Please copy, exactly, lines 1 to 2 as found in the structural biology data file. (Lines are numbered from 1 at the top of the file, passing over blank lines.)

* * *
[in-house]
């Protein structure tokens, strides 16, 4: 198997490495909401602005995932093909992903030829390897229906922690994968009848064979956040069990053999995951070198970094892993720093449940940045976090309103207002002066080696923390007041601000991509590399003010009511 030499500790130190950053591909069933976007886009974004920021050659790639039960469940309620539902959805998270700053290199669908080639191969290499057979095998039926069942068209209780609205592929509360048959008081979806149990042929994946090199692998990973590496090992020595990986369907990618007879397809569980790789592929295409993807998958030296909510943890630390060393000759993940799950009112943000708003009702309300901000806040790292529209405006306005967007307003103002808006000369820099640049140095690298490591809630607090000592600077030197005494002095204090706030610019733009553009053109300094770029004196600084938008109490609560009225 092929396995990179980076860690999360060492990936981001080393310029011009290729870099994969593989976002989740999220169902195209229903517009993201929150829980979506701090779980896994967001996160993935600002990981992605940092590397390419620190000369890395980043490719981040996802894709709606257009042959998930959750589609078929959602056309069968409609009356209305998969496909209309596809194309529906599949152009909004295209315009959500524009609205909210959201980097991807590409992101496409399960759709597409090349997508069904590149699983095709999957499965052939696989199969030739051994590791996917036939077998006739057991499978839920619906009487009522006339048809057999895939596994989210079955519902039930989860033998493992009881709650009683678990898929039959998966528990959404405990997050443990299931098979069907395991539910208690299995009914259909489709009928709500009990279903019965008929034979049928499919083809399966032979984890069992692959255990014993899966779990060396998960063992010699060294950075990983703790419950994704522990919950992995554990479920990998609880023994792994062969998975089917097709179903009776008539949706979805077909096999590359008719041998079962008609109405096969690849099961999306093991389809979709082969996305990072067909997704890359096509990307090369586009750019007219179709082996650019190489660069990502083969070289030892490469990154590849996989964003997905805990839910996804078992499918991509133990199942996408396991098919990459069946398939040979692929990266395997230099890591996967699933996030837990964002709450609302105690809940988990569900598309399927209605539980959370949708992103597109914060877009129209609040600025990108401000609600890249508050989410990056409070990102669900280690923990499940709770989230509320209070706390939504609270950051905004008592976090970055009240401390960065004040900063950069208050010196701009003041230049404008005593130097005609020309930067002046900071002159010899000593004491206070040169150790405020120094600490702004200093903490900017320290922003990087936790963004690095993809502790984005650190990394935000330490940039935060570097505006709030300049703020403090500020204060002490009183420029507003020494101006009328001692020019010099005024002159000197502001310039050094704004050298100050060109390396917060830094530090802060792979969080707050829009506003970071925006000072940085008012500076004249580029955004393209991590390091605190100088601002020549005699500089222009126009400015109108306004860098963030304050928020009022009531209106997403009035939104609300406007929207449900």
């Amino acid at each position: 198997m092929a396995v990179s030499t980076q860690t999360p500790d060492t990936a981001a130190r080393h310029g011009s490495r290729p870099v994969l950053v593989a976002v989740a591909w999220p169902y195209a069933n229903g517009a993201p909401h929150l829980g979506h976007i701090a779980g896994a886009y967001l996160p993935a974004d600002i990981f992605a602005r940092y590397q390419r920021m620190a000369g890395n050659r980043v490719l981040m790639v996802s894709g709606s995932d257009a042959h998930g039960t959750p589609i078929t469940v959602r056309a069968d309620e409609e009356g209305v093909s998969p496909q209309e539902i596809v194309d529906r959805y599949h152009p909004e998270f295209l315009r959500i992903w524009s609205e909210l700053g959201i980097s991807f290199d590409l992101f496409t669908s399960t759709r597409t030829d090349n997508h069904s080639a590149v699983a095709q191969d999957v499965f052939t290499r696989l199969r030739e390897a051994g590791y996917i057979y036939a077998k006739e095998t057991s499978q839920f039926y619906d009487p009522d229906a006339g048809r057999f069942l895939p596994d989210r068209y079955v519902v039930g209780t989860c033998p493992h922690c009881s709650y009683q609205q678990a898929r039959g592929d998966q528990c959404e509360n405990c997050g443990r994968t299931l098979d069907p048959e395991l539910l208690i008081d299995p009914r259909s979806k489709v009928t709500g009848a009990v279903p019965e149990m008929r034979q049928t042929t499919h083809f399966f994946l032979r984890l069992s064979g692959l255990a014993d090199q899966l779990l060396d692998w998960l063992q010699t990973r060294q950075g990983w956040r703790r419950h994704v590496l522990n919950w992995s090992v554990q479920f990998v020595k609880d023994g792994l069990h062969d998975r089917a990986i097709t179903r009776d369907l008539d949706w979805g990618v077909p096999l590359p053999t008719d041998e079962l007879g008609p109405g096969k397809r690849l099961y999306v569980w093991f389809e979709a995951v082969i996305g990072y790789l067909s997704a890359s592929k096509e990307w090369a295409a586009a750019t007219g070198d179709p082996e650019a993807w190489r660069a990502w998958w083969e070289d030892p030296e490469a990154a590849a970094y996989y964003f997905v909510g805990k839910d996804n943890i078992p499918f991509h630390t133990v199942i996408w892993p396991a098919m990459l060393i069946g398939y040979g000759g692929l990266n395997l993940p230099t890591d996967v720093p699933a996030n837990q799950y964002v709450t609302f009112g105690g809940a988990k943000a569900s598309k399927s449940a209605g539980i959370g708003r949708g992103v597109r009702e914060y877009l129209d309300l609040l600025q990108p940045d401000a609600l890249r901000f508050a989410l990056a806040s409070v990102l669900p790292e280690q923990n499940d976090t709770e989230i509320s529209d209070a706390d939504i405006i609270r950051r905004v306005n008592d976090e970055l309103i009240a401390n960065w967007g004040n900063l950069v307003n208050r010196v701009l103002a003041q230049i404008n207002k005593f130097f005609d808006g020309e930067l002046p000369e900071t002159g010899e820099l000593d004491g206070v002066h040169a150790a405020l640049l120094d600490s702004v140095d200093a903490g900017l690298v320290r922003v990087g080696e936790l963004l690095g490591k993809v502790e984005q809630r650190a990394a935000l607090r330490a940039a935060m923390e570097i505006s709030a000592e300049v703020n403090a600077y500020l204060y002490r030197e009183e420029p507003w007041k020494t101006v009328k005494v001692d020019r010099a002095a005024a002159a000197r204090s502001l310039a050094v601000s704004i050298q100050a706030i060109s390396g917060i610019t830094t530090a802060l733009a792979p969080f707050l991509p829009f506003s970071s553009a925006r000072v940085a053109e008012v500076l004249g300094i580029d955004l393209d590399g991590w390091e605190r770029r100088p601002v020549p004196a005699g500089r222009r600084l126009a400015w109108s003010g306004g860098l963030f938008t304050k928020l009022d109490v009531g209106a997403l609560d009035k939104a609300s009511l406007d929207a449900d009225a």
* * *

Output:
[in-house]
């Protein structure tokens, strides 16, 4: 198997490495909401602005995932093909992903030829390897229906922690994968009848064979956040069990053999995951070198970094892993720093449940940045976090309103207002002066080696923390007041601000991509590399003010009511 030499500790130190950053591909069933976007886009974004920021050659790639039960469940309620539902959805998270700053290199669908080639191969290499057979095998039926069942068209209780609205592929509360048959008081979806149990042929994946090199692998990973590496090992020595990986369907990618007879397809569980790789592929295409993807998958030296909510943890630390060393000759993940799950009112943000708003009702309300901000806040790292529209405006306005967007307003103002808006000369820099640049140095690298490591809630607090000592600077030197005494002095204090706030610019733009553009053109300094770029004196600084938008109490609560009225 092929396995990179980076860690999360060492990936981001080393310029011009290729870099994969593989976002989740999220169902195209229903517009993201929150829980979506701090779980896994967001996160993935600002990981992605940092590397390419620190000369890395980043490719981040996802894709709606257009042959998930959750589609078929959602056309069968409609009356209305998969496909209309596809194309529906599949152009909004295209315009959500524009609205909210959201980097991807590409992101496409399960759709597409090349997508069904590149699983095709999957499965052939696989199969030739051994590791996917036939077998006739057991499978839920619906009487009522006339048809057999895939596994989210079955519902039930989860033998493992009881709650009683678990898929039959998966528990959404405990997050443990299931098979069907395991539910208690299995009914259909489709009928709500009990279903019965008929034979049928499919083809399966032979984890069992692959255990014993899966779990060396998960063992010699060294950075990983703790419950994704522990919950992995554990479920990998609880023994792994062969998975089917097709179903009776008539949706979805077909096999590359008719041998079962008609109405096969690849099961999306093991389809979709082969996305990072067909997704890359096509990307090369586009750019007219179709082996650019190489660069990502083969070289030892490469990154590849996989964003997905805990839910996804078992499918991509133990199942996408396991098919990459069946398939040979692929990266395997230099890591996967699933996030837990964002709450609302105690809940988990569900598309399927209605539980959370949708992103597109914060877009129209609040600025990108401000609600890249508050989410990056409070990102669900280690923990499940709770989230509320209070706390939504609270950051905004008592976090970055009240401390960065004040900063950069208050010196701009003041230049404008005593130097005609020309930067002046900071002159010899000593004491206070040169150790405020120094600490702004200093903490900017320290922003990087936790963004690095993809502790984005650190990394935000330490940039935060570097505006709030300049703020403090500020204060002490009183420029507003020494101006009328001692020019010099005024002159000197502001310039050094704004050298100050060109390396917060830094530090802060792979969080707050829009506003970071925006000072940085008012500076004249580029955004393209991590390091605190100088601002020549005699500089222009126009400015109108306004860098963030304050928020009022009531209106997403009035939104609300406007929207449900």